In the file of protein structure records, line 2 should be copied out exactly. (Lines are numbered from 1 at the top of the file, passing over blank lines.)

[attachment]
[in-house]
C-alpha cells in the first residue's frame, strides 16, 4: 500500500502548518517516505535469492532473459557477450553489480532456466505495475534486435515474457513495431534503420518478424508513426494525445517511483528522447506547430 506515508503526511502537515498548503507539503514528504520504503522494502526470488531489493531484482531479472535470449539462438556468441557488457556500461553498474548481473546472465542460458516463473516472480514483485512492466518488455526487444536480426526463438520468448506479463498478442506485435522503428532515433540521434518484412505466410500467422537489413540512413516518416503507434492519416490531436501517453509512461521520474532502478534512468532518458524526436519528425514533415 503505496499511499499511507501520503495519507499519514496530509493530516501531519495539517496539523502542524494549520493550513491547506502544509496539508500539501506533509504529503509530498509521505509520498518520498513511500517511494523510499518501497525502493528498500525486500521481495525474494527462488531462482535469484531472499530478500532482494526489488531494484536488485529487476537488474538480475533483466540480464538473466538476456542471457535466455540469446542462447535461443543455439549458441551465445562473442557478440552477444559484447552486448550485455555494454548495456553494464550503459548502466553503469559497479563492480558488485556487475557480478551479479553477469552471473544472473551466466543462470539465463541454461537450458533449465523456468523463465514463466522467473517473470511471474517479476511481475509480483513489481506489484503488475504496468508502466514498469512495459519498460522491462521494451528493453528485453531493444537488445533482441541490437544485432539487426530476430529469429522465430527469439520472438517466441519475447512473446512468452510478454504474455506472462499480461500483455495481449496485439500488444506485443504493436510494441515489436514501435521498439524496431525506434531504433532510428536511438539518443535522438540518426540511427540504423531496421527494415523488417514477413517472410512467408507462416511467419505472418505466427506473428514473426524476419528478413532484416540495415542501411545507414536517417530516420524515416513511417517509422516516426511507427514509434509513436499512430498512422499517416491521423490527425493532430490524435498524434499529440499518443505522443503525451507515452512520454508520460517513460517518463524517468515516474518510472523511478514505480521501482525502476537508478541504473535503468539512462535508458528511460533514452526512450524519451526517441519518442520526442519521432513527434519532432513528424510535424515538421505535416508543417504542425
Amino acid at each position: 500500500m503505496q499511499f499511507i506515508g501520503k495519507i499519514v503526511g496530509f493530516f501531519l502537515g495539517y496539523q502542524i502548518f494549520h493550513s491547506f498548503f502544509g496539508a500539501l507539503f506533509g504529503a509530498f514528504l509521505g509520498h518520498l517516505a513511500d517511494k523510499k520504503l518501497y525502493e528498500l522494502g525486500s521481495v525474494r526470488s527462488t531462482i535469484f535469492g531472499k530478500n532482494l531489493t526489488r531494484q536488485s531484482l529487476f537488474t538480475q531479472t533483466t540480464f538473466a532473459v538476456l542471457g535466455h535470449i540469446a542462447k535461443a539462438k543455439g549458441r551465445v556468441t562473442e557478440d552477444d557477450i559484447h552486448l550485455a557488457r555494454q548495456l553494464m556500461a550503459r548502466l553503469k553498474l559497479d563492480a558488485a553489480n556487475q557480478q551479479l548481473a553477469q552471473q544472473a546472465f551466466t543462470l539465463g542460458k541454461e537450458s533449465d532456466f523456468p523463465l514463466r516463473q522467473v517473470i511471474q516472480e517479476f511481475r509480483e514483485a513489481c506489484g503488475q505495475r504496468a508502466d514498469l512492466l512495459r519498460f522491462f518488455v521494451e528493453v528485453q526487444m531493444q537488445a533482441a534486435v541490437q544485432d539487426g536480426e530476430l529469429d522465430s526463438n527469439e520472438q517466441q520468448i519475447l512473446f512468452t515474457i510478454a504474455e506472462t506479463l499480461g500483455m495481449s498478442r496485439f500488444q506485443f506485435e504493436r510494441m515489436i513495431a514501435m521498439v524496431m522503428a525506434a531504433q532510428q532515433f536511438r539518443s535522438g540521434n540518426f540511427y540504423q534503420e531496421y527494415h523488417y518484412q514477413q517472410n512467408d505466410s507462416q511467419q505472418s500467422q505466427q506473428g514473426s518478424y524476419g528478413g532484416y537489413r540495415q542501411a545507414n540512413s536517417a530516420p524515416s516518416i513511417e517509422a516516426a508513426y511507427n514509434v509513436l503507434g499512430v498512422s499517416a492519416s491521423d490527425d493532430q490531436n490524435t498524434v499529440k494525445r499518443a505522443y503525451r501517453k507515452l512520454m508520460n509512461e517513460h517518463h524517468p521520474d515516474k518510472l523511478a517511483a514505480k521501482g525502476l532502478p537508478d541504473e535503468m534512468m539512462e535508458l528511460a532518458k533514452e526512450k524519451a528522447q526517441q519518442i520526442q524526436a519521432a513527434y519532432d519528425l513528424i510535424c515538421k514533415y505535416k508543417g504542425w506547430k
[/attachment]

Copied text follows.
C-alpha cells in the first residue's frame, strides 16, 4: 500500500502548518517516505535469492532473459557477450553489480532456466505495475534486435515474457513495431534503420518478424508513426494525445517511483528522447506547430 506515508503526511502537515498548503507539503514528504520504503522494502526470488531489493531484482531479472535470449539462438556468441557488457556500461553498474548481473546472465542460458516463473516472480514483485512492466518488455526487444536480426526463438520468448506479463498478442506485435522503428532515433540521434518484412505466410500467422537489413540512413516518416503507434492519416490531436501517453509512461521520474532502478534512468532518458524526436519528425514533415 503505496499511499499511507501520503495519507499519514496530509493530516501531519495539517496539523502542524494549520493550513491547506502544509496539508500539501506533509504529503509530498509521505509520498518520498513511500517511494523510499518501497525502493528498500525486500521481495525474494527462488531462482535469484531472499530478500532482494526489488531494484536488485529487476537488474538480475533483466540480464538473466538476456542471457535466455540469446542462447535461443543455439549458441551465445562473442557478440552477444559484447552486448550485455555494454548495456553494464550503459548502466553503469559497479563492480558488485556487475557480478551479479553477469552471473544472473551466466543462470539465463541454461537450458533449465523456468523463465514463466522467473517473470511471474517479476511481475509480483513489481506489484503488475504496468508502466514498469512495459519498460522491462521494451528493453528485453531493444537488445533482441541490437544485432539487426530476430529469429522465430527469439520472438517466441519475447512473446512468452510478454504474455506472462499480461500483455495481449496485439500488444506485443504493436510494441515489436514501435521498439524496431525506434531504433532510428536511438539518443535522438540518426540511427540504423531496421527494415523488417514477413517472410512467408507462416511467419505472418505466427506473428514473426524476419528478413532484416540495415542501411545507414536517417530516420524515416513511417517509422516516426511507427514509434509513436499512430498512422499517416491521423490527425493532430490524435498524434499529440499518443505522443503525451507515452512520454508520460517513460517518463524517468515516474518510472523511478514505480521501482525502476537508478541504473535503468539512462535508458528511460533514452526512450524519451526517441519518442520526442519521432513527434519532432513528424510535424515538421505535416508543417504542425